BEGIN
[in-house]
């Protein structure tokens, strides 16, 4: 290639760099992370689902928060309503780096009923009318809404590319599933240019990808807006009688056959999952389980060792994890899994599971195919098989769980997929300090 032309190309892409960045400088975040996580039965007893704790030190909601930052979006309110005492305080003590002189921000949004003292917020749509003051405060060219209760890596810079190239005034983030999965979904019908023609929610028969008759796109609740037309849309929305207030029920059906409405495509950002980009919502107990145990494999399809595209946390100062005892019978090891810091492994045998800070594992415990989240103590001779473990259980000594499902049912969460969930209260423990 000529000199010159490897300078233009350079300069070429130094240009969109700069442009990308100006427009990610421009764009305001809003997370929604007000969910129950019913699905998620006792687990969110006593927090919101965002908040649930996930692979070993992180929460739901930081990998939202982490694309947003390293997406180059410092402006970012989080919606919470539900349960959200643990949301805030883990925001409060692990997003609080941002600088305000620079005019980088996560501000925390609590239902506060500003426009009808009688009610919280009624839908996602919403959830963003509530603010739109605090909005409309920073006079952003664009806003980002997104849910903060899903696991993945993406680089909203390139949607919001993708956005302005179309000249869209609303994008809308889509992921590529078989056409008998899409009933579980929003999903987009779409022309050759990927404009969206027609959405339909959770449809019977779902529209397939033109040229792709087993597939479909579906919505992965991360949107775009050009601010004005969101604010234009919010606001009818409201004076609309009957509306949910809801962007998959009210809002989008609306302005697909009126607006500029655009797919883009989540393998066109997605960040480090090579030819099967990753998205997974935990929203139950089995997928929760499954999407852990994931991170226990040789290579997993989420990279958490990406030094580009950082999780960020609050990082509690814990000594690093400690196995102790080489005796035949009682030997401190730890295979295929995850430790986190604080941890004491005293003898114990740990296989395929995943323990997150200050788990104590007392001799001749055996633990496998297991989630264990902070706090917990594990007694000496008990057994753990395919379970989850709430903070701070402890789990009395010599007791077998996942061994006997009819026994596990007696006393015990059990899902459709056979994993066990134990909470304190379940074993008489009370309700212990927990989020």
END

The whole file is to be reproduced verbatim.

[in-house]
């Protein structure tokens, strides 16, 4: 290639760099992370689902928060309503780096009923009318809404590319599933240019990808807006009688056959999952389980060792994890899994599971195919098989769980997929300090 032309190309892409960045400088975040996580039965007893704790030190909601930052979006309110005492305080003590002189921000949004003292917020749509003051405060060219209760890596810079190239005034983030999965979904019908023609929610028969008759796109609740037309849309929305207030029920059906409405495509950002980009919502107990145990494999399809595209946390100062005892019978090891810091492994045998800070594992415990989240103590001779473990259980000594499902049912969460969930209260423990 000529000199010159490897300078233009350079300069070429130094240009969109700069442009990308100006427009990610421009764009305001809003997370929604007000969910129950019913699905998620006792687990969110006593927090919101965002908040649930996930692979070993992180929460739901930081990998939202982490694309947003390293997406180059410092402006970012989080919606919470539900349960959200643990949301805030883990925001409060692990997003609080941002600088305000620079005019980088996560501000925390609590239902506060500003426009009808009688009610919280009624839908996602919403959830963003509530603010739109605090909005409309920073006079952003664009806003980002997104849910903060899903696991993945993406680089909203390139949607919001993708956005302005179309000249869209609303994008809308889509992921590529078989056409008998899409009933579980929003999903987009779409022309050759990927404009969206027609959405339909959770449809019977779902529209397939033109040229792709087993597939479909579906919505992965991360949107775009050009601010004005969101604010234009919010606001009818409201004076609309009957509306949910809801962007998959009210809002989008609306302005697909009126607006500029655009797919883009989540393998066109997605960040480090090579030819099967990753998205997974935990929203139950089995997928929760499954999407852990994931991170226990040789290579997993989420990279958490990406030094580009950082999780960020609050990082509690814990000594690093400690196995102790080489005796035949009682030997401190730890295979295929995850430790986190604080941890004491005293003898114990740990296989395929995943323990997150200050788990104590007392001799001749055996633990496998297991989630264990902070706090917990594990007694000496008990057994753990395919379970989850709430903070701070402890789990009395010599007791077998996942061994006997009819026994596990007696006393015990059990899902459709056979994993066990134990909470304190379940074993008489009370309700212990927990989020």